Summation of email from Father Gerry of Christ The Liberator Parish, Lima, Peru.

Further to the existing kindergarten established by Father Gerry, he is in the process of starting another kindergarten near one of the new chapels scheduled to open March '09. The parish together with the local community will operate it, once having received state approval. He has also purchased land in the hills for another kindergarten for 3 - 5 year olds. Parents are very eager to have their youngsters in school.

Each chapel area has its own youth group, with some joint activities between groups. They are run semi-independently, with the parish providing a sense of unity. There is a network of libraries in different communities (nine in all), small medicine stores, five parish community kitchens, and a bakery.

     

Attempts to form parish choirs have failed, but there are some guitarists in the larger chapels. Father Gerry is attempting to launch a music school which will hopefully give rise to the formation of a band to be used for liturgies, processions, and celebrations. Thus far, he has acquired a second-hand piano, three guitars, and seven other band instruments. He is counting on a retired teacher to give instructions for a nominal fee.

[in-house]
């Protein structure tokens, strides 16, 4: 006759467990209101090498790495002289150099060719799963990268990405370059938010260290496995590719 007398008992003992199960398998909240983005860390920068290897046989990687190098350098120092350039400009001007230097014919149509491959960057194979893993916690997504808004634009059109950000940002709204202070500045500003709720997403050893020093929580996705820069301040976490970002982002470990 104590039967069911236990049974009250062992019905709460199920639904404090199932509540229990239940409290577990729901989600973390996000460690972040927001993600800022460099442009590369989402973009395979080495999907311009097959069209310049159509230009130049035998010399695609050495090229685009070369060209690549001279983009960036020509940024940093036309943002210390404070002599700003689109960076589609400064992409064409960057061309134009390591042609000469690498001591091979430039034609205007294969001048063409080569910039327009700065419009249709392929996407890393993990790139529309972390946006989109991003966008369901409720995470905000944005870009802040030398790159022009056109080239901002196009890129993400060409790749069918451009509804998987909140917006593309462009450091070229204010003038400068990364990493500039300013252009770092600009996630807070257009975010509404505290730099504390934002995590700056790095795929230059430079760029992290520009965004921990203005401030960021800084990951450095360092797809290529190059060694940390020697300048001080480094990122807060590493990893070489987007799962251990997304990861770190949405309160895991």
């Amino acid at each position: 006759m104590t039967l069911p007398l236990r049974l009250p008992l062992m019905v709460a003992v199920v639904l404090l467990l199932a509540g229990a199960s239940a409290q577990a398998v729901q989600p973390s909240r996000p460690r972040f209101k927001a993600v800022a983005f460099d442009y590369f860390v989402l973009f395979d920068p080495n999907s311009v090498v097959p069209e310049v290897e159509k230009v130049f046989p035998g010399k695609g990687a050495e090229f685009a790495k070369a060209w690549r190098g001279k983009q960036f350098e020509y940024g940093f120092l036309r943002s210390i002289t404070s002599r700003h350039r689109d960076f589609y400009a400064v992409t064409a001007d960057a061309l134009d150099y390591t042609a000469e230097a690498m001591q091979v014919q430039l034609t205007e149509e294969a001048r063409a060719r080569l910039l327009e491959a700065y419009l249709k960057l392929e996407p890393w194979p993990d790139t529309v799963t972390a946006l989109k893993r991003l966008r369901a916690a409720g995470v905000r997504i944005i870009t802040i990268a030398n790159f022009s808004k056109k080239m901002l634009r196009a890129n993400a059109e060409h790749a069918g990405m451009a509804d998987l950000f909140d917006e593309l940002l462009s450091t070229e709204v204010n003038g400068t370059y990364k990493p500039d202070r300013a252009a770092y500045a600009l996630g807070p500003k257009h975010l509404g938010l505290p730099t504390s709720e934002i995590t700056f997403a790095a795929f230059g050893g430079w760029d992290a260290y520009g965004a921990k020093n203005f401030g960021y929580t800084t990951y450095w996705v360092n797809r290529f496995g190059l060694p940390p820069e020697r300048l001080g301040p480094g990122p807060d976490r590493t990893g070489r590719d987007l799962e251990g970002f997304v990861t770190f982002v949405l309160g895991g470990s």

Father Gerry would also like to set up a large youth centre on an under-developed site. He envisions a large event hall possibly with activities to channel youth energy, i.e., boxing club, gymnastics, music programs, motor/electronics school, etc. In addition, it could serve as a funeral chapel, a seniors' drop-in centre, and a kindergarten. He is traveling to his native Ireland in 2010 where he hopes to solicit funds for this project.

To give you a sense of how different their climate is from ours, late June to late September is 'winter' or the rainy season. During this period, the weather is often overcast, with light drizzle and mist. This year brought more fog and precipitation. Currently it is spring, with summer spanning the period from December 22nd until March 21st. Typically, the region is desert-like, getting only 2mm of rain per year. Most days, the sun is a welcomed sight.

Again, if you are interested in working on this project or have other comments, please complete a green form found in the wall pockets at the church entrance.